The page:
Nativity of Mary

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The Nativity of the Virgin Mary
Giotto - Scrovegni - -07- - The Birth of the Virgin.jpg
The Birth of the Virgin Mary
by Giotto, in the Scrovegni Chapel, Padua, Italy (circa 1305)
Pure, Sinless,[1] Immaculate
Without Original Sin
Honored in
Roman Catholic Church
Eastern Orthodox Church, Some Oriental Orthodox Churches, Anglican Communion
Feast September 8 (Universal)
Attributes Birth of Mary, by her mother Saint Anne
Patronage Cuba-Our Lady of Charity, Vailankanni-Our Lady of Good Health

The Nativity of Mary, or Birth of the Virgin Mary, refers to the traditional birthday of Saint Mary.

The modern canon of scripture does not record Mary's birth. The earliest known account of Mary's birth is found in the Protoevangelium of James (5:2), an apocryphal text from the late second century, with her parents known as Saint Anne and Saint Joachim.[2]

In the case of saints, the Church commemorates their dies natalis or date of birth, with Saint John the Baptist and the Virgin Mary as the few whose birth dates are commemorated. The reason for this is found in the singular mission each had in salvation history,[3] but traditionally also because these alone (besides the prophet Jeremiah, Jer 1:5) were holy in their very birth (for Mary, see Immaculate Conception; John was sanctified in Saint Elizabeth's womb according to the traditional interpretation of Lk 1:15).

Traditional account[edit]

The "Protoevangelium of James", which was probably put into its final written form in the early second century, describes Mary's father Joachim as a wealthy member of one of the Twelve Tribes of Israel. He and his wife Anne were deeply grieved by their childlessness.[4]

Pious tradition places Mary's birthplace in Tzippori, Israel.[5]

Feast day[edit]

Tradition celebrates the event as a liturgical feast in the General Roman Calendar and in most Anglican liturgical calendars on 8 September, nine months after the solemnity of her Immaculate Conception, celebrated on 8 December. The Eastern Orthodox likewise celebrate the Nativity of the Theotokos on 8 September.

This feast, like that of the Assumption of Mary, originated in Jerusalem. It began in the fifth century as the feast of the Basilica Sanctae Mariae ubi nata est, now called the Basilica of Saint Anne. The original church built, in the fifth century, was a Marian basilica erected on the spot known as the shepherd's pool and thought to have been the home of Mary's parents.[2] In the seventh century, the feast was celebrated by the Byzantines as the feast of the Birth of the Blessed Virgin Mary.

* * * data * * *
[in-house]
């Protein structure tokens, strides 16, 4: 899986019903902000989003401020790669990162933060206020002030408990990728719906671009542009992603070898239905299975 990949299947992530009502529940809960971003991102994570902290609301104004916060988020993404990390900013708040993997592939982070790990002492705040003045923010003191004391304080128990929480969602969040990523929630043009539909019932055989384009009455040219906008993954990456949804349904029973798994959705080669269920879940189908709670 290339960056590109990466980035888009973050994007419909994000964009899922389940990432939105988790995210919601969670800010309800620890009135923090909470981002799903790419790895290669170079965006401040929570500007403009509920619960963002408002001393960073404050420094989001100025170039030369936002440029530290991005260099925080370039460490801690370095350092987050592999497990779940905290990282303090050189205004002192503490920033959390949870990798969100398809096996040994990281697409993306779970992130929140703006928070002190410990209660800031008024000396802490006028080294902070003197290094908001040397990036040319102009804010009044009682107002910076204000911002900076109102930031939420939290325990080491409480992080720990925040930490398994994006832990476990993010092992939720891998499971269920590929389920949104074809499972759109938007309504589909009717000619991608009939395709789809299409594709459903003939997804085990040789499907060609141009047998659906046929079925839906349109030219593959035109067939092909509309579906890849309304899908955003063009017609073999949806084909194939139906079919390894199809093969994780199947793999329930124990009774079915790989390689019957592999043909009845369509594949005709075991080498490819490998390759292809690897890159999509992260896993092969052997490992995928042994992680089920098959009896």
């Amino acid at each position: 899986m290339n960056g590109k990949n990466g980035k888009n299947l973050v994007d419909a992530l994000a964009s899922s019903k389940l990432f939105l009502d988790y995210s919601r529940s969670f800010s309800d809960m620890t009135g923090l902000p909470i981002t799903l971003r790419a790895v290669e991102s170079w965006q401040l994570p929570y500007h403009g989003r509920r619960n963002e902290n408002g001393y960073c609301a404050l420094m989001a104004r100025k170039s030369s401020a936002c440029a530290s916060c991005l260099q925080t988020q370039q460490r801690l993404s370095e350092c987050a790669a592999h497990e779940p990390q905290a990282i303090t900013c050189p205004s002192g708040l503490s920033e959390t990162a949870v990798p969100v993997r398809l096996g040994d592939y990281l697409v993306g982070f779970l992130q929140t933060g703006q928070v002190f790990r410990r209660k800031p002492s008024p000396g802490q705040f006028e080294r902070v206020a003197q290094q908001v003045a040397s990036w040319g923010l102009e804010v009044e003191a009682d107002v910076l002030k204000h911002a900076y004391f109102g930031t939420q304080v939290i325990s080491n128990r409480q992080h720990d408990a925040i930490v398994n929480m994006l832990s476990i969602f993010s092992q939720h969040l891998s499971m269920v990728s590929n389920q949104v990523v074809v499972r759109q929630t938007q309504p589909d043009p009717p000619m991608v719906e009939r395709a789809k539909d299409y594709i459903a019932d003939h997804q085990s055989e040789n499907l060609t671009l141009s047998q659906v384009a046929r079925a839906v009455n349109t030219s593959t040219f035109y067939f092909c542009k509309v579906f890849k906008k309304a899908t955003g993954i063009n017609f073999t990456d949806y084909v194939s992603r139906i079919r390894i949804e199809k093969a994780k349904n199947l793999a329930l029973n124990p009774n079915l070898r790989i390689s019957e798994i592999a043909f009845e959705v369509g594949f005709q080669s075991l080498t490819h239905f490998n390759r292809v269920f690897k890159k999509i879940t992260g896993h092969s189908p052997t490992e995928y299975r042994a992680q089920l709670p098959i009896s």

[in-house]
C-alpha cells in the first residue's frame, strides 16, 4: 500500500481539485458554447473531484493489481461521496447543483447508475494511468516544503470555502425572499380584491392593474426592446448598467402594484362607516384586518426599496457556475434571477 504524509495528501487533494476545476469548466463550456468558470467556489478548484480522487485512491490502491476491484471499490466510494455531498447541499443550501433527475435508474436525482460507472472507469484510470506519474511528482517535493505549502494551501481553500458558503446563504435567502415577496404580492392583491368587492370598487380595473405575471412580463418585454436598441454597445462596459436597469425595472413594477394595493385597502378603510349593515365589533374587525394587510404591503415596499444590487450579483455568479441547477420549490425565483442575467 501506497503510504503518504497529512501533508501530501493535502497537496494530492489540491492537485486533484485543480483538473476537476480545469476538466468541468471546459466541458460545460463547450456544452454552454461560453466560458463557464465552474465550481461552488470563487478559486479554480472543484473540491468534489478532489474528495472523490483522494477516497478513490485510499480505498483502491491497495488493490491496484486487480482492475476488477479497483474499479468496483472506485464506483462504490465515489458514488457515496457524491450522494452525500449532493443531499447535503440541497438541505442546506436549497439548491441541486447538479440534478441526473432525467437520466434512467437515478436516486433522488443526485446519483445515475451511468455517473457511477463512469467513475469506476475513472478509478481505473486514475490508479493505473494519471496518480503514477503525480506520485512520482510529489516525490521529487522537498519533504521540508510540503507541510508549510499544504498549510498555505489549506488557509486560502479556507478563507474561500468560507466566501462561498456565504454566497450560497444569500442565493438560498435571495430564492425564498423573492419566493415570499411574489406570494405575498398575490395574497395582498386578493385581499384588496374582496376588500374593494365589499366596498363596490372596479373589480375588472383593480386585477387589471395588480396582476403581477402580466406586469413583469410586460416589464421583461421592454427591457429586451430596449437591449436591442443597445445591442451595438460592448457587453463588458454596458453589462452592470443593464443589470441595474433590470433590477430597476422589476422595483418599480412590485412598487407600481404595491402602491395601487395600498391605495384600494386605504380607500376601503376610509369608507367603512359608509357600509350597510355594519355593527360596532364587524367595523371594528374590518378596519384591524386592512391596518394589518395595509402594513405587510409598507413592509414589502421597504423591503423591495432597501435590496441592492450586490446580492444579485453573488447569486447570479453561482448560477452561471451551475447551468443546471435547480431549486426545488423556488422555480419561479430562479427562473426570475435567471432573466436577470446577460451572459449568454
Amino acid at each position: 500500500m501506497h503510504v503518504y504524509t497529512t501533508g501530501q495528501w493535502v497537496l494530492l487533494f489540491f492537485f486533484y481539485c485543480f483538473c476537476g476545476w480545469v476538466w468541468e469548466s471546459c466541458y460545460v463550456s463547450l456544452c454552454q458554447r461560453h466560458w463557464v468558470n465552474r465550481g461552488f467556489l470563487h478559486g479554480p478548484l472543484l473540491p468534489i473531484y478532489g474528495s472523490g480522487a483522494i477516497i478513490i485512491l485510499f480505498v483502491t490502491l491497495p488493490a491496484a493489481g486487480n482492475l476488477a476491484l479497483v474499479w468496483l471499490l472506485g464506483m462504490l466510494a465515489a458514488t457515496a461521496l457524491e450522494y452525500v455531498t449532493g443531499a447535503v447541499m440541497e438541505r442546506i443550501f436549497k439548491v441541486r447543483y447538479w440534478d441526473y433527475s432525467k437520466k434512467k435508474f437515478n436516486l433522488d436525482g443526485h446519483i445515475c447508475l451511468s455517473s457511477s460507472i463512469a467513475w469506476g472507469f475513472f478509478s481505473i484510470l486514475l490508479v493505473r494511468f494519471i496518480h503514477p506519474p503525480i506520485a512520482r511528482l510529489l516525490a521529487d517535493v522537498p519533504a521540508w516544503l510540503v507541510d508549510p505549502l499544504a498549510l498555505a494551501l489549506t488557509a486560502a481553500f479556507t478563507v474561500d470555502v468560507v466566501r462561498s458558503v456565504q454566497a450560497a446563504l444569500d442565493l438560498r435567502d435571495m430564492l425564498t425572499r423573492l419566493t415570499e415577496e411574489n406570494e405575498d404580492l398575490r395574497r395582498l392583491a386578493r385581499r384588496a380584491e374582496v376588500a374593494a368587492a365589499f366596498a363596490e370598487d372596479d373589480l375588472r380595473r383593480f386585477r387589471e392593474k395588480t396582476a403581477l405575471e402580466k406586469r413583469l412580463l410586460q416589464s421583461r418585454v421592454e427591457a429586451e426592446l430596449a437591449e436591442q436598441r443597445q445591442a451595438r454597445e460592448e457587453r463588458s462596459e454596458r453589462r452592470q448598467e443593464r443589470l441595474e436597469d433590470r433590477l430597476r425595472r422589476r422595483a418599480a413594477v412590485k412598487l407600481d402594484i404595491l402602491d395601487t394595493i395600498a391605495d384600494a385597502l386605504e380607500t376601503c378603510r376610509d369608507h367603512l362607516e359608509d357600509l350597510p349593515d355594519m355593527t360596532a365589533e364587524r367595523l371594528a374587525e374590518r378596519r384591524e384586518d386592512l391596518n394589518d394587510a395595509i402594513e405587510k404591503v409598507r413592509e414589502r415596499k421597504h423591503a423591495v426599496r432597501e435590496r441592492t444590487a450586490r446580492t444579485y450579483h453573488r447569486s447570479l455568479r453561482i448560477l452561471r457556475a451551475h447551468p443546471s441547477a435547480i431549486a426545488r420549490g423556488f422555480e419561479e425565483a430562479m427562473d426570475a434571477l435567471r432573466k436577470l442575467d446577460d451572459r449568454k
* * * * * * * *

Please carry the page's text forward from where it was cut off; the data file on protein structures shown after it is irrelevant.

The feast is also celebrated by Syrian Christians on 8 September[6] and by Coptic and Ethiopian Orthodox Christians on 9 May (1 Bashans, EC 1 Ginbot). At Rome the Feast began to be kept toward the end of the 7th century, brought there by Eastern monks.[3] The feast is also included in the Tridentine Calendar for 8 September.

The winegrowers in France called this feast "Our Lady of the Grape Harvest". The best grapes are brought to the local church to be blessed and then some bunches are attached to hands of the statue of Mary. A festive meal which includes the new grapes is part of this day.[7]

The scene was frequently depicted in art, as part of cycles of the Life of the Virgin. Late medieval depictions are often valuable records of domestic interiors and their fittings - at this period the setting was often in a wealthy household.

In Islamic scripture[edit]

The birth of Mary is narrated in the third sura (chapter) of the Qur'an with references to her father Imran, after whom the chapter is named, as well as her mother, Hannah. Hannah prayed to God to fulfil her desire to have a child[8] and vowed, if her prayer was accepted, that her child (whom she initially thought would be male) would be dedicated to the service of God. She prayed for her child to remain protected from Satan (Shayṭān) and Muslim tradition records a hadith, which states that the only children born without the "touch of Satan", were Mary and Jesus.[9]

References[edit]

External links[edit]